Fluorescence Digital Image Gallery

Indian Muntjac Deer Skin Fibroblast Cells

Vinculin is a protein associated with focal adhesion and adherens junctions, which are membrane-associated complexes that serve as nucleation sites for actin filaments and as crosslinkers between the external medium, plasma membrane, and actin cytoskeleton. Recently, vinculin has become a central focus of a significant amount of scientific research, resulting in the development of a better understanding of its role in cellular adhesion, motility, and intercellular communication, which appears to vary depending upon alterations in the three-dimensional structure of the protein. Studies have shown, for instance, that by alternating between an active and inactive form, vinculin can regulate the mobility of cells. Indeed, vinculin may facilitate cell movement for wound healing and embryonic tissue development, but is more interesting to some researchers for its possible involvement in the metastasis of cancerous tumors.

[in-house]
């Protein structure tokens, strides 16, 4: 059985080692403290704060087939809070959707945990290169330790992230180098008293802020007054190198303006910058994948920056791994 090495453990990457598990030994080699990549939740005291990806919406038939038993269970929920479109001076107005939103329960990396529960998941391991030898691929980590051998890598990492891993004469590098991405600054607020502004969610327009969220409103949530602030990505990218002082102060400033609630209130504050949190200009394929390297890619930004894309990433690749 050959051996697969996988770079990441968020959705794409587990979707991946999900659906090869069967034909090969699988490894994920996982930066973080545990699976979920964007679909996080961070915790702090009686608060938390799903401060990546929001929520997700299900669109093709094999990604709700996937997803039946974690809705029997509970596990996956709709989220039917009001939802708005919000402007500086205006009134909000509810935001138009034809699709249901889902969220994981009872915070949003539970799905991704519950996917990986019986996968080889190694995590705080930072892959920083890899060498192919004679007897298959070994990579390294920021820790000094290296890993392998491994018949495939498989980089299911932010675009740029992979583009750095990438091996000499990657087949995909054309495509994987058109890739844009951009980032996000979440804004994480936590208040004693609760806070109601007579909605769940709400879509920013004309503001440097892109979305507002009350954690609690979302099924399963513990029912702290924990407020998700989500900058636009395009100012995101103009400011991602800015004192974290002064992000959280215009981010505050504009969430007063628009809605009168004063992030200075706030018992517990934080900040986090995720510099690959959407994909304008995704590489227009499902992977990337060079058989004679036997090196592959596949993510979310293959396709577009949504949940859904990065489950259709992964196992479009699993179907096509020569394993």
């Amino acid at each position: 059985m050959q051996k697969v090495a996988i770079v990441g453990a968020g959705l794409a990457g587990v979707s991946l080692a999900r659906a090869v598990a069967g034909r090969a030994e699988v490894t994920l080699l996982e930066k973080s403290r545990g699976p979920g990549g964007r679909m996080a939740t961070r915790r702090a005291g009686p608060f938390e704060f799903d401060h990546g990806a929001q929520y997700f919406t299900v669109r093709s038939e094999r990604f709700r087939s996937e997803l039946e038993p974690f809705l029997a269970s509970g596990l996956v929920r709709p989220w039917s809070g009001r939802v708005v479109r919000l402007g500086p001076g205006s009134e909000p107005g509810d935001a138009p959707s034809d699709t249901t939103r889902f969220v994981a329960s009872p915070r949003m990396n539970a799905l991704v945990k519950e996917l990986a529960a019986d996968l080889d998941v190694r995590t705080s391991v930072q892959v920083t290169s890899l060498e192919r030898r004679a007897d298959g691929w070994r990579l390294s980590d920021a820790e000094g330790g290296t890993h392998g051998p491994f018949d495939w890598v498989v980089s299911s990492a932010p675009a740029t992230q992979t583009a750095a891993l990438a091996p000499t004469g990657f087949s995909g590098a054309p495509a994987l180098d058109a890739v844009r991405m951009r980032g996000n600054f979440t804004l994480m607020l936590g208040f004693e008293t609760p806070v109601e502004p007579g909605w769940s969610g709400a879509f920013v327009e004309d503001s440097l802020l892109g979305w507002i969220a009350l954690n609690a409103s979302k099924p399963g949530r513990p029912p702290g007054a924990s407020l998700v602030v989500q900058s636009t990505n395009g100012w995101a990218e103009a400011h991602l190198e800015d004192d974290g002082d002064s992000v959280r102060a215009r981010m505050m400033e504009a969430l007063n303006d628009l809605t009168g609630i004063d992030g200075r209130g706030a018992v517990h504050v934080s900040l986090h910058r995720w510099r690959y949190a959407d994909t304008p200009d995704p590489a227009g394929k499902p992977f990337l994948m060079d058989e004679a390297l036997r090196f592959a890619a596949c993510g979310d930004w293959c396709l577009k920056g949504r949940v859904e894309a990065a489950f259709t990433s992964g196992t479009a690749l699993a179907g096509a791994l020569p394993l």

The culture of Indian Muntjac deer skin fibroblast cells featured in the digital image above was immunofluorescently labeled with primary anti-vinculin mouse monoclonal antibodies followed by goat anti-mouse Fab heavy and light chain fragments conjugated to Cy3 (red fluorescence emission). In addition, the specimen was simultaneously stained for DNA with the ultraviolet-absorbing probe Hoechst 33258, and for the cytoskeletal filamentous actin network with Alexa Fluor 488 conjugated to phalloidin. Images were recorded in grayscale with a QImaging Retiga Fast-EXi camera system coupled to an Olympus BX-51 microscope equipped with bandpass emission fluorescence filter optical blocks provided by Omega Optical. During the processing stage, individual image channels were pseudocolored with RGB values corresponding to each of the fluorophore emission spectral profiles.

View a smaller image of the Indian Muntjac deer skin fibroblast cells.

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